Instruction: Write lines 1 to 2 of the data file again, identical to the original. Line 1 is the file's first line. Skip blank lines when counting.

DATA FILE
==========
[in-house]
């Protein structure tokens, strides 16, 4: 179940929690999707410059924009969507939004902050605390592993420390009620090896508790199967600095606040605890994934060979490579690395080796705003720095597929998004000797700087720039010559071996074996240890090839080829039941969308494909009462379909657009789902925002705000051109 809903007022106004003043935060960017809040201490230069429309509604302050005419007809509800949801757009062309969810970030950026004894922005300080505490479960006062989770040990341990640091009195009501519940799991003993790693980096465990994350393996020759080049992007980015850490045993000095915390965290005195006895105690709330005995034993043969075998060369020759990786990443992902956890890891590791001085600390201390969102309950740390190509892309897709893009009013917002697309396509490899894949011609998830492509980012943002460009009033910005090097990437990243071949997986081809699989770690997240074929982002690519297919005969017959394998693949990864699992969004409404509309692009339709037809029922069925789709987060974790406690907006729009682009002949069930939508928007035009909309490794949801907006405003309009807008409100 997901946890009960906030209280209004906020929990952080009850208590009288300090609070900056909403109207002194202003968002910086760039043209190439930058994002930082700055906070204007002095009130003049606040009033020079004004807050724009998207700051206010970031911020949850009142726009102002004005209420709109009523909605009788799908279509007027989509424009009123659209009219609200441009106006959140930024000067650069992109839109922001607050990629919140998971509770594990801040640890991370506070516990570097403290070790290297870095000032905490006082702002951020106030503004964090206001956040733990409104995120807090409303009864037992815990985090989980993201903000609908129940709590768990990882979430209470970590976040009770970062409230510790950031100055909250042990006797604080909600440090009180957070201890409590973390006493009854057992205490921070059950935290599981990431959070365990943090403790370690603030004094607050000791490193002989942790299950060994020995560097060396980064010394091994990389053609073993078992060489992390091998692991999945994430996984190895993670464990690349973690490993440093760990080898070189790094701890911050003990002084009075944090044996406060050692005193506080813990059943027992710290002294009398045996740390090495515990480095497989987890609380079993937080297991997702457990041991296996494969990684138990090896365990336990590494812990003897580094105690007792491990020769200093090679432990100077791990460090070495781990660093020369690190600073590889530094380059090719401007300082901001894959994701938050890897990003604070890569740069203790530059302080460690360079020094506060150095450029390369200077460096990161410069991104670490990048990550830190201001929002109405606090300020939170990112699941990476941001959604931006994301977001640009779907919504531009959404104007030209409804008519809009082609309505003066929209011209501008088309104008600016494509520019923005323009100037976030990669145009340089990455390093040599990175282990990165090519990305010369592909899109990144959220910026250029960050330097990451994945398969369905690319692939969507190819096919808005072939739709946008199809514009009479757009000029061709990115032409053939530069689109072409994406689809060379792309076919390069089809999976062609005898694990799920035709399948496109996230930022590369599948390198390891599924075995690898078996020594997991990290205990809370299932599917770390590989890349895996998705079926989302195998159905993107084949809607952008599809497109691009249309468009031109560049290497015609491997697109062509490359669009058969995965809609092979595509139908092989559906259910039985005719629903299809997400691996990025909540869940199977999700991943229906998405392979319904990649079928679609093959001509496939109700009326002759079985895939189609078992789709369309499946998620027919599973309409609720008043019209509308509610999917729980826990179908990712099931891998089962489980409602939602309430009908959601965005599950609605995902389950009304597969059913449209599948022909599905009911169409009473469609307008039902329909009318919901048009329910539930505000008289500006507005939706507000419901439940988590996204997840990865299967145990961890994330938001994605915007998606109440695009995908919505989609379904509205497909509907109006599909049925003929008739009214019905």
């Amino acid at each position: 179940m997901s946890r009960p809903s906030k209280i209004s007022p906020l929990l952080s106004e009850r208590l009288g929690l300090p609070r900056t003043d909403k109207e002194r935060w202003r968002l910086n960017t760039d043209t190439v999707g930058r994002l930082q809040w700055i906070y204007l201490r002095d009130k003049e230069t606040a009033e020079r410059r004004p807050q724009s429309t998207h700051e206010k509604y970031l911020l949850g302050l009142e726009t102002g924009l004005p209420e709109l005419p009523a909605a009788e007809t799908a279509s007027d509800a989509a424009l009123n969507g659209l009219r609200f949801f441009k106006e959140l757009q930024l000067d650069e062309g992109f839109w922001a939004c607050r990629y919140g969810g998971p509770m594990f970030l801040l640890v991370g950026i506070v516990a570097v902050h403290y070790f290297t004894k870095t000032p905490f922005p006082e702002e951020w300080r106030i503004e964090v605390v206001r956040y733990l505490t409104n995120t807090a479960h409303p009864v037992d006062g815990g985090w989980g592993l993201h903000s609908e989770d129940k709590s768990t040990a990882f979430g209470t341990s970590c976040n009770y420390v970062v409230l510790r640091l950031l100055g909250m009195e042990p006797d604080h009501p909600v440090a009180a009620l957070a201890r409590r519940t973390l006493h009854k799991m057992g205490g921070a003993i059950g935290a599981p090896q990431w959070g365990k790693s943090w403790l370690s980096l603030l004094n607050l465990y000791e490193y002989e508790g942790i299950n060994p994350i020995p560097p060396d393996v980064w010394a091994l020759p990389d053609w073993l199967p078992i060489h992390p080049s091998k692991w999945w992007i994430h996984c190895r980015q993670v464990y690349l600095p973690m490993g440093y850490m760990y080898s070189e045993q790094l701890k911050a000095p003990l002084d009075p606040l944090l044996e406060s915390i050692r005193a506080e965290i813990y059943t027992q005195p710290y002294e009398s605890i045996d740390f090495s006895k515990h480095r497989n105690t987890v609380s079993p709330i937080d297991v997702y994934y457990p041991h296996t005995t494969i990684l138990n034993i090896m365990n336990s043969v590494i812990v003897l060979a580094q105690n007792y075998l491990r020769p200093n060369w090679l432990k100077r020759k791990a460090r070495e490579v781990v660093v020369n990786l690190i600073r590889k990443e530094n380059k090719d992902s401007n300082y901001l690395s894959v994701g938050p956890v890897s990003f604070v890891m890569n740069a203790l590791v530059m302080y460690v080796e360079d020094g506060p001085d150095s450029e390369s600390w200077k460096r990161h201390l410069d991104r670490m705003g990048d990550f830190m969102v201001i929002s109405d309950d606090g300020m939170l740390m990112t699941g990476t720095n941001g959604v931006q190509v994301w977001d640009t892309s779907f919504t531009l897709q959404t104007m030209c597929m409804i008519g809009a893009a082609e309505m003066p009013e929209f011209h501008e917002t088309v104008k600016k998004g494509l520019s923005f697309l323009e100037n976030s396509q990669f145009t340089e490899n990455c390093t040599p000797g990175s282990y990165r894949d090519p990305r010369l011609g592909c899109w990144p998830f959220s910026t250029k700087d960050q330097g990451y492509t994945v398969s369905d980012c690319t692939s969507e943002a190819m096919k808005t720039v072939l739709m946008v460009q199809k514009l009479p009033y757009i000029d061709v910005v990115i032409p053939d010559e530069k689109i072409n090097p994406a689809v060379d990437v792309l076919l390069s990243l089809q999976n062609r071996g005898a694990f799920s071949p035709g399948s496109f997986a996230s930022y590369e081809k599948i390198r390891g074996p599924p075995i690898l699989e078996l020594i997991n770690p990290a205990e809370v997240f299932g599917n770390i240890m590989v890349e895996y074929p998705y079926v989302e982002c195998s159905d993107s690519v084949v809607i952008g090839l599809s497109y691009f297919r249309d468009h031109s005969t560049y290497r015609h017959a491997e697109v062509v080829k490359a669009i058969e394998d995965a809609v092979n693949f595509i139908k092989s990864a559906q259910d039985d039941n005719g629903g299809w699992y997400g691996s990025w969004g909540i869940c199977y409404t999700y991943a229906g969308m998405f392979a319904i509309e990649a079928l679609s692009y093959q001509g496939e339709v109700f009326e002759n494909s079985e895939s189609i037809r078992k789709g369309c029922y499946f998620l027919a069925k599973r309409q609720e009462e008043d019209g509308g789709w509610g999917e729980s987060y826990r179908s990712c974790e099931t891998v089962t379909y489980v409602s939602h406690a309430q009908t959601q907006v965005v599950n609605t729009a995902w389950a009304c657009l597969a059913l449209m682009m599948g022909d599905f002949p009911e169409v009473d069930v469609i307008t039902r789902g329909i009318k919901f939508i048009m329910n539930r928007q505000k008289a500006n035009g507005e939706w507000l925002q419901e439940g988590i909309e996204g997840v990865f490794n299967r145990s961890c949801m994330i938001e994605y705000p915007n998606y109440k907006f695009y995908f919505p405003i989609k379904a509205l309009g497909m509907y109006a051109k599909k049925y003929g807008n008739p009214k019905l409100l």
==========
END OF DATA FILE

[in-house]
């Protein structure tokens, strides 16, 4: 179940929690999707410059924009969507939004902050605390592993420390009620090896508790199967600095606040605890994934060979490579690395080796705003720095597929998004000797700087720039010559071996074996240890090839080829039941969308494909009462379909657009789902925002705000051109 809903007022106004003043935060960017809040201490230069429309509604302050005419007809509800949801757009062309969810970030950026004894922005300080505490479960006062989770040990341990640091009195009501519940799991003993790693980096465990994350393996020759080049992007980015850490045993000095915390965290005195006895105690709330005995034993043969075998060369020759990786990443992902956890890891590791001085600390201390969102309950740390190509892309897709893009009013917002697309396509490899894949011609998830492509980012943002460009009033910005090097990437990243071949997986081809699989770690997240074929982002690519297919005969017959394998693949990864699992969004409404509309692009339709037809029922069925789709987060974790406690907006729009682009002949069930939508928007035009909309490794949801907006405003309009807008409100 997901946890009960906030209280209004906020929990952080009850208590009288300090609070900056909403109207002194202003968002910086760039043209190439930058994002930082700055906070204007002095009130003049606040009033020079004004807050724009998207700051206010970031911020949850009142726009102002004005209420709109009523909605009788799908279509007027989509424009009123659209009219609200441009106006959140930024000067650069992109839109922001607050990629919140998971509770594990801040640890991370506070516990570097403290070790290297870095000032905490006082702002951020106030503004964090206001956040733990409104995120807090409303009864037992815990985090989980993201903000609908129940709590768990990882979430209470970590976040009770970062409230510790950031100055909250042990006797604080909600440090009180957070201890409590973390006493009854057992205490921070059950935290599981990431959070365990943090403790370690603030004094607050000791490193002989942790299950060994020995560097060396980064010394091994990389053609073993078992060489992390091998692991999945994430996984190895993670464990690349973690490993440093760990080898070189790094701890911050003990002084009075944090044996406060050692005193506080813990059943027992710290002294009398045996740390090495515990480095497989987890609380079993937080297991997702457990041991296996494969990684138990090896365990336990590494812990003897580094105690007792491990020769200093090679432990100077791990460090070495781990660093020369690190600073590889530094380059090719401007300082901001894959994701938050890897990003604070890569740069203790530059302080460690360079020094506060150095450029390369200077460096990161410069991104670490990048990550830190201001929002109405606090300020939170990112699941990476941001959604931006994301977001640009779907919504531009959404104007030209409804008519809009082609309505003066929209011209501008088309104008600016494509520019923005323009100037976030990669145009340089990455390093040599990175282990990165090519990305010369592909899109990144959220910026250029960050330097990451994945398969369905690319692939969507190819096919808005072939739709946008199809514009009479757009000029061709990115032409053939530069689109072409994406689809060379792309076919390069089809999976062609005898694990799920035709399948496109996230930022590369599948390198390891599924075995690898078996020594997991990290205990809370299932599917770390590989890349895996998705079926989302195998159905993107084949809607952008599809497109691009249309468009031109560049290497015609491997697109062509490359669009058969995965809609092979595509139908092989559906259910039985005719629903299809997400691996990025909540869940199977999700991943229906998405392979319904990649079928679609093959001509496939109700009326002759079985895939189609078992789709369309499946998620027919599973309409609720008043019209509308509610999917729980826990179908990712099931891998089962489980409602939602309430009908959601965005599950609605995902389950009304597969059913449209599948022909599905009911169409009473469609307008039902329909009318919901048009329910539930505000008289500006507005939706507000419901439940988590996204997840990865299967145990961890994330938001994605915007998606109440695009995908919505989609379904509205497909509907109006599909049925003929008739009214019905």